(Courtesy:www.nayadaur.tv)

 

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Opinion

Some baffling decisions of the SC

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By Manini Chatterjee

Of the three pillars of the state, the judiciary has always evoked much greater respect from ordinary citizens than either the legislature or the executive. Since the legislature comprises elected representatives of the people, we — the people who elect them — feel justly entitled to criticize them at will. The executive, similarly, is more often pilloried than praised when it fails to deliver on its many promises.

The judiciary, on the other hand, has usually been treated as a hallowed institution. Judges, unlike politicians, are seen not only as wise but also possessed of thinner skins. The fear of being hauled up for contempt of court (what construes contempt remains a mystery to most of us) acts as a deterrent to commenting on the judiciary.

 

But that silence was broken last year. And not by an irreverent media or crusading activists or outspoken lawmakers. It was members of the highest judiciary who dealt the blow, coming out with home truths whose reverberations have yet to subside.

On January 12, 2018, the then four senior-most judges of the Supreme Court — J. Chelameswar, RanjanGogoi, Madan B. Lokur and Kurian Joseph — held an unprecedented press conference in the capital. In the course of the press conference, they revealed the letters they had written to the then Chief Justice of India, Dipak Misra, questioning his style of administration and the manner in which he allocated cases to difference benches of the court. Expressing dismay at the CJI’s refusal to address their grievances, they said, “Unless the institution of Supreme Court is preserved, democracy won’t survive in the country.”

That press conference, which alluded to government interference in the workings of the court, was not a one-off affair. Soon after, in separate letters to the CJI, J. Chelameswar and Kurian Joseph expressed concerns about the judiciary’s independence in face of the executive’s encroachment.

But what made waves in circles well beyond the judiciary was RanjanGogoi’s speech on July 12 to a packed auditorium in Delhi.Delivering the RamnathGoenka memorial lecture, Gogoi spoke at length on the “Vision of Justice” and the role of the judiciary in upholding constitutional ideals.

In the course of the lecture, he quoted an article from the Economist which said, “…independent judges and noisy journalists are democracy’s first line of defence.” Gogoi went on to say, “I agree but will only suggest a slight modification in today’s context — not only independent judges and noisy journalists, but even independent journalists and sometimes noisy judges.” Those words made headlines then and have been quoted frequently since.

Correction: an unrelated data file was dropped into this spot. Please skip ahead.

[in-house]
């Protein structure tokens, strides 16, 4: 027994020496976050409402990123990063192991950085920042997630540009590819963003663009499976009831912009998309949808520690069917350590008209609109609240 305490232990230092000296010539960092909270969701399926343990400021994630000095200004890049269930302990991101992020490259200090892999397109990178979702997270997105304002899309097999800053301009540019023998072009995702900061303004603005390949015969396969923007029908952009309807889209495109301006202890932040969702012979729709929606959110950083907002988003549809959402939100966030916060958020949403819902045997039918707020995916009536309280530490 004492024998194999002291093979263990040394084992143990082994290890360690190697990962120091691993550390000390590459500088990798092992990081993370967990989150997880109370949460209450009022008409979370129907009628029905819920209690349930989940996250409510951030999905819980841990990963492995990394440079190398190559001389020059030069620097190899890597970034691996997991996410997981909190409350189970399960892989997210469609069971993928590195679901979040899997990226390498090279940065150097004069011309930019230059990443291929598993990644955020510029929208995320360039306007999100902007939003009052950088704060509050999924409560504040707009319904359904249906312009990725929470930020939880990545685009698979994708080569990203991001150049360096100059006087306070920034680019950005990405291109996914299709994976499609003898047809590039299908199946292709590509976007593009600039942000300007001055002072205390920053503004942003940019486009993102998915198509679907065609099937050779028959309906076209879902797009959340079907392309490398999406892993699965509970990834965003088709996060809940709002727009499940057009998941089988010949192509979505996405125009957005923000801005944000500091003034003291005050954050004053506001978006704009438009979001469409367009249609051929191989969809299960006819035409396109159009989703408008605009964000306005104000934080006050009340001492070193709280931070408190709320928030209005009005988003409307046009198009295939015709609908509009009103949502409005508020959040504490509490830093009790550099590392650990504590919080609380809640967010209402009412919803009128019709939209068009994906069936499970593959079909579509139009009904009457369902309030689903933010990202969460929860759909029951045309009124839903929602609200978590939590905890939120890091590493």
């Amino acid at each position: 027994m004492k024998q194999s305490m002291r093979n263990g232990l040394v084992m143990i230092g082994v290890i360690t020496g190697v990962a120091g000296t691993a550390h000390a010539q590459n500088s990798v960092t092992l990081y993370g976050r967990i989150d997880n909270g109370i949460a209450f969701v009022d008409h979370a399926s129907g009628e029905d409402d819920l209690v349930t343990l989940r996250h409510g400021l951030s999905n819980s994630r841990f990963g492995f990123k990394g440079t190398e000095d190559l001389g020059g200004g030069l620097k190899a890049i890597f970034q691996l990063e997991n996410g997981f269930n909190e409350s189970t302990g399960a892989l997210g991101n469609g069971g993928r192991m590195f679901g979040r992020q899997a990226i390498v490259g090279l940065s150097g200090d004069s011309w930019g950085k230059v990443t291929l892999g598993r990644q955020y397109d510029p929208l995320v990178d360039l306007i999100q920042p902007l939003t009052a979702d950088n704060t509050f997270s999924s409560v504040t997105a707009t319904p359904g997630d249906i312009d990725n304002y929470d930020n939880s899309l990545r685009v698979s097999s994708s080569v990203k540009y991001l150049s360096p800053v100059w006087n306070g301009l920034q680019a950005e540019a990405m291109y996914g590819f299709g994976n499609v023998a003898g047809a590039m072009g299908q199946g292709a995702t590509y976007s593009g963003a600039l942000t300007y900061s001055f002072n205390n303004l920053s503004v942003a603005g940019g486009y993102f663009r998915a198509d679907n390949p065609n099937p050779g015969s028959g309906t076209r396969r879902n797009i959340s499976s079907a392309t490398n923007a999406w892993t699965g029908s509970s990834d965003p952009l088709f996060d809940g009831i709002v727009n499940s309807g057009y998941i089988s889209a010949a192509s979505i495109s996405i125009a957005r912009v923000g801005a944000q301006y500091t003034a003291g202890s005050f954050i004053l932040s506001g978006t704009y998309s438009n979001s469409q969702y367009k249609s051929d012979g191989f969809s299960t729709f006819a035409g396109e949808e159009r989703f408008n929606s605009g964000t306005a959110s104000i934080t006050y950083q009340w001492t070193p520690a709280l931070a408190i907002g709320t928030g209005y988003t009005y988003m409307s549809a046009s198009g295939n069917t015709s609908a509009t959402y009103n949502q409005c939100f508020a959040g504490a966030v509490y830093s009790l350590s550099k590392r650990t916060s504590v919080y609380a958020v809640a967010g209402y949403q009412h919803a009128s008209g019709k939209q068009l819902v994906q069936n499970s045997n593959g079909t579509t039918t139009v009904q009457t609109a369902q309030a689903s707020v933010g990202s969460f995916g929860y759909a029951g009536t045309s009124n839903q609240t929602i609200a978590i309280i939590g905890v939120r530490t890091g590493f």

Pointing out that the judiciary had been endowed with great societal trust, he said, “This very fact gives it its credibility and this very credibility gives it its legitimacy… I will only say that if it wishes to preserve its moral and institutional leverage, it must remain uncontaminated. And, independent. And, fierce. And, at all times. A chain is only as strong as its weakest link. So is an institution.”

Gogoi’s speech was remarkable because he was in line to be the next Chief Justice. In fact, many feared that he had risked his career with that speech and the government might not elevate him to the post of the CJI after Dipak Misra retired.

Those fears were belied. Gogoi became the Chief Justice of India in early October. But, truth be told, hopes that a feisty judiciary would force more transparency on opaque and questionable executive decisions have also remained unfulfilled.

Some of the Supreme Court’s decisions, such as in the case relating to the removal of the Central Bureau of Investigation chief, has left even retired judges puzzled.

On October 23, the government conducted a midnight raid on the headquarters of the CBI and seized a whole lot of material related to pending investigations. It then summarily removed the CBI chief, AlokVerma, from his post. Since Verma had been appointed by a three-member selection committee (comprising the prime minister, the leader of the largest Opposition party and the CJI), he contended that only that committee could remove him — and not the central vigilance commissioner. Verma moved the Supreme Court with alacrity against his arbitrary removal.

The apex court chose not to adjudicate on the removal. Instead, it appointed a retired Supreme Court judge, A.K. Patnaik, to supervise a CVC probe into the allegations of corruption levelled against Verma by his bête noire, the then CBI special director, Rakesh Asthana. It directed the probe be completed within two weeks. The three-judge bench of Gogoi, Sanjay KishanKaul, and K.M. Joseph passed no strictures against the manner in which the raids were conducted by the government nor asked why and what materials had been seized.